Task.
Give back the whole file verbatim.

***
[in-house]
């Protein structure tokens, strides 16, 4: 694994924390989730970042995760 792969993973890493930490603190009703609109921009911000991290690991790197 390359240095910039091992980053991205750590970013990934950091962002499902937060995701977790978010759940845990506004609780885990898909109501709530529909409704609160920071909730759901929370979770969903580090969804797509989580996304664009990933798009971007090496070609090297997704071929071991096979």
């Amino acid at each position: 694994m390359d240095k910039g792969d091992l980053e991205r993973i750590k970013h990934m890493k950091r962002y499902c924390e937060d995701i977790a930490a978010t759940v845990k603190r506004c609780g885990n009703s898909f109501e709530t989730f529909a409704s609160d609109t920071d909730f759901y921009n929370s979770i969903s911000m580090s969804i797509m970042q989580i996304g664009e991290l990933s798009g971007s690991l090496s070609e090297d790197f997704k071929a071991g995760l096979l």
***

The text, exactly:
[in-house]
């Protein structure tokens, strides 16, 4: 694994924390989730970042995760 792969993973890493930490603190009703609109921009911000991290690991790197 390359240095910039091992980053991205750590970013990934950091962002499902937060995701977790978010759940845990506004609780885990898909109501709530529909409704609160920071909730759901929370979770969903580090969804797509989580996304664009990933798009971007090496070609090297997704071929071991096979």
């Amino acid at each position: 694994m390359d240095k910039g792969d091992l980053e991205r993973i750590k970013h990934m890493k950091r962002y499902c924390e937060d995701i977790a930490a978010t759940v845990k603190r506004c609780g885990n009703s898909f109501e709530t989730f529909a409704s609160d609109t920071d909730f759901y921009n929370s979770i969903s911000m580090s969804i797509m970042q989580i996304g664009e991290l990933s798009g971007s690991l090496s070609e090297d790197f997704k071929a071991g995760l096979l």